In my latest Wall Street Journal “Sightings” column, I write about the appeal of widescreen films. Here’s an excerpt.
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We’ve all heard about the perilous state to which movie theaters have been reduced by the pandemic and how in-home streaming is the wave of the future. But is that necessarily so bad? Yes and no. Many popular films, especially smaller-scaled romantic comedies, do not profit decisively, artistically speaking, from being viewed on a 50-by-30-foot screen, the standard size of a large multiplex screen. What is mainly lost by home viewing is something else: the exciting and festive communal experience of seeing any film as part of an audience, which for many grownups is significantly diminished (notwithstanding the great popcorn) by the prospect of sitting in the midst of a noisy, inattentive, cellphone-wielding crowd. Anyone who, like me, has seen a hit film at a suburban multiplex knows that such has long been the aggravating reality of contemporary moviegoing.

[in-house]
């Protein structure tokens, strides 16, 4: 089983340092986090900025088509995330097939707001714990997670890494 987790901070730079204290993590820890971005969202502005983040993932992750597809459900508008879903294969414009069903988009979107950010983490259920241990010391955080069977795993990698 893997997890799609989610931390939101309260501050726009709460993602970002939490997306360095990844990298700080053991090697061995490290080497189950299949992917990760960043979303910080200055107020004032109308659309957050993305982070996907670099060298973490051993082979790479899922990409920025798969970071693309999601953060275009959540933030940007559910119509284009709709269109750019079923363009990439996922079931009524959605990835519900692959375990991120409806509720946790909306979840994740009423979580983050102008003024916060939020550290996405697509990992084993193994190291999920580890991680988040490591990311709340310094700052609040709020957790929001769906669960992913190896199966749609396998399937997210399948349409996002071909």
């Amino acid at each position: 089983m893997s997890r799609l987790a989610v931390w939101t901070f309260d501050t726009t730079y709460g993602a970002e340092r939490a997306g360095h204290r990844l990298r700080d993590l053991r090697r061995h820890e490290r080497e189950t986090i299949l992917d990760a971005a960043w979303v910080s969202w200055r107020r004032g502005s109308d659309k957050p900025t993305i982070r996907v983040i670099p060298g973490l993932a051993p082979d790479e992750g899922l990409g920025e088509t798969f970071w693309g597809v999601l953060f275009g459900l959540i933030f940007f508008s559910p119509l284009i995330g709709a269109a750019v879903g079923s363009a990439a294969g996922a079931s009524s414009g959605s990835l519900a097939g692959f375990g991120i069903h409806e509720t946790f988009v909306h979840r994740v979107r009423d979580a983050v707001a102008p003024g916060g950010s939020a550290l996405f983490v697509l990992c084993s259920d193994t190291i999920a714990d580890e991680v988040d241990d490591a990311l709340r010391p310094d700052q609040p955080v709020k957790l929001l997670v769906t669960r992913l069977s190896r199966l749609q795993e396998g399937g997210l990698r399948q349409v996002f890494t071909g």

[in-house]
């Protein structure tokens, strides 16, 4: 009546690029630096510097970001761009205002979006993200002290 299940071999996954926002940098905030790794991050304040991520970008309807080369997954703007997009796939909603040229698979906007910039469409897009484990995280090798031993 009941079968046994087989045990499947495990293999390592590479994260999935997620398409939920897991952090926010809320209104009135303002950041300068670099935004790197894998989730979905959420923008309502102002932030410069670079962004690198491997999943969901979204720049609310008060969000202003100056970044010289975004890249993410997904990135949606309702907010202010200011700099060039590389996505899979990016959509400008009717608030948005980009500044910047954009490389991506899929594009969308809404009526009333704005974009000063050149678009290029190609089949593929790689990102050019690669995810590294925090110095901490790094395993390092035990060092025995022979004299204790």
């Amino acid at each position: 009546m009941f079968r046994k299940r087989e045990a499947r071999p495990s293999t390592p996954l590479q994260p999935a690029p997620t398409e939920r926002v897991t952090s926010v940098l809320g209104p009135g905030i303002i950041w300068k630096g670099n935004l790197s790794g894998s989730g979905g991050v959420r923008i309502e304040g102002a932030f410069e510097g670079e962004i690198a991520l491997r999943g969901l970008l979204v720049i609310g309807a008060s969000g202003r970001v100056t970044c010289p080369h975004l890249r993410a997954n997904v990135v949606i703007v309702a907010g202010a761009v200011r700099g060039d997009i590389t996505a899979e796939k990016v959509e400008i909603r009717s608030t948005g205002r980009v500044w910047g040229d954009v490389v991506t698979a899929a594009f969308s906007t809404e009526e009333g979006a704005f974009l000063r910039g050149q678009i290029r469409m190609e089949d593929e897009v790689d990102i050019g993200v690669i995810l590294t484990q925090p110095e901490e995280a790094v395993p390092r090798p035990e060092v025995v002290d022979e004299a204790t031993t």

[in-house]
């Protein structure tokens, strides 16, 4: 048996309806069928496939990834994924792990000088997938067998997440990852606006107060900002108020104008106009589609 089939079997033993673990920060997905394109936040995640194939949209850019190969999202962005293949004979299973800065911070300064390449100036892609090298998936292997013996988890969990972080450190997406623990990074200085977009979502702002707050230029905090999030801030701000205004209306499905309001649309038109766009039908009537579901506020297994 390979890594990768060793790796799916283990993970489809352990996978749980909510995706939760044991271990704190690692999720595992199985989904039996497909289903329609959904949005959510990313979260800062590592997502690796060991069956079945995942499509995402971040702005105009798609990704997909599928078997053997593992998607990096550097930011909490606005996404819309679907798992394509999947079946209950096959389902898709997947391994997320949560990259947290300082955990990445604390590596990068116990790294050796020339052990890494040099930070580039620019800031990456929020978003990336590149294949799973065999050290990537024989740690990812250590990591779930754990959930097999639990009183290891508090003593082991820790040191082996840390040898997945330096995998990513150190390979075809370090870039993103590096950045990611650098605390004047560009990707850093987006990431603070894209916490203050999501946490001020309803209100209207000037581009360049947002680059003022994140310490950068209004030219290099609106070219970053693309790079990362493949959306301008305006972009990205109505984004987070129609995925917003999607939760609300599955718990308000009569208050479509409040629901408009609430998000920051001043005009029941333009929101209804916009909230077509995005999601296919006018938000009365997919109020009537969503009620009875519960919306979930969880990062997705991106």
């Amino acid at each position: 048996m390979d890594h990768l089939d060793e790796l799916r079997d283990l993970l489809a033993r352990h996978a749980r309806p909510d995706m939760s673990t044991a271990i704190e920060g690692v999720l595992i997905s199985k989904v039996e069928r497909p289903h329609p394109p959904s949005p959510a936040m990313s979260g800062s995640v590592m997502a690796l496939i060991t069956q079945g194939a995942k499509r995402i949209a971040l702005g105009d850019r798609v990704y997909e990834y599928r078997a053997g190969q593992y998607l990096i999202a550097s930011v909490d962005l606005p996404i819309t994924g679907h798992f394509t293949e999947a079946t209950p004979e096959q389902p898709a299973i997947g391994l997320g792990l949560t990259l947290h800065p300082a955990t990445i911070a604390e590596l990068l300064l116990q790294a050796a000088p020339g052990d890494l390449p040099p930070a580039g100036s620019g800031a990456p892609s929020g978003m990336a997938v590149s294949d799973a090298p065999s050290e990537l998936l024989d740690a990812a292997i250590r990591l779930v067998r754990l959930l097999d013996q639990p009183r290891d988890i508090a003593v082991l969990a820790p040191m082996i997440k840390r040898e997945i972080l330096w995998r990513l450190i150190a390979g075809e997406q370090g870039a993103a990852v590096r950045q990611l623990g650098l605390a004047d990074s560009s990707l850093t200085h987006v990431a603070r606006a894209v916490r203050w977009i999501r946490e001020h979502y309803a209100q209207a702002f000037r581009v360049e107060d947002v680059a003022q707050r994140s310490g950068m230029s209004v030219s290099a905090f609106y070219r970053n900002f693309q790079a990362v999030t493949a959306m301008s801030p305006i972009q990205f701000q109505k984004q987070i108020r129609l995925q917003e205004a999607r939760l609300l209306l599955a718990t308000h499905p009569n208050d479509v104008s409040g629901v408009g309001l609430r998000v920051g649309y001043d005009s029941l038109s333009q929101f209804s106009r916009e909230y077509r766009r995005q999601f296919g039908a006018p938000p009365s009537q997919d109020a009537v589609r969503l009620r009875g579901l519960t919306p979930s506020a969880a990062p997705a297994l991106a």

On the other hand, some films—including many of the greatest ones—lose immeasurably from home viewing. I discovered this in 2017 when TCM Big Screen Classics started showing older studio-system films in theaters on a limited-run basis. The Big Screen Classic that opened my eyes to the incomparable pleasures of large-screen viewing was Alfred Hitchcock’s “North by Northwest” (1959), a thriller shot in VistaVision, one of several widescreen, higher-resolution filming processes introduced in the ’50s in order to help studios compete with TV….
Part of what makes the original VistaVision version of “North by Northwest” so compulsively watchable is that many of its most memorable scenes, in particular the ones shot in a deserted Illinois cornfield and on a studio mockup of Mount Rushmore, made use of the wider screen of VistaVision by being filmed on an exceptionally large scale. No matter how big a home TV screen you have, it cannot come remotely close to offering the all-enveloping experience of watching scenes such as these unfold on a wide screen in a darkened theater.
This is equally true of widescreen westerns like John Ford’s “The Searchers” (1956, shot in VistaVision) and Sergio Leone’s “Once Upon a Time in the West” (1968, shot in CinemaScope, an anamorphic widescreen process with an aspect ratio of 2.35:1). The immense wilderness spaces in which these movies are set are, in a sense, another onscreen character…
* * *Read the whole thing here.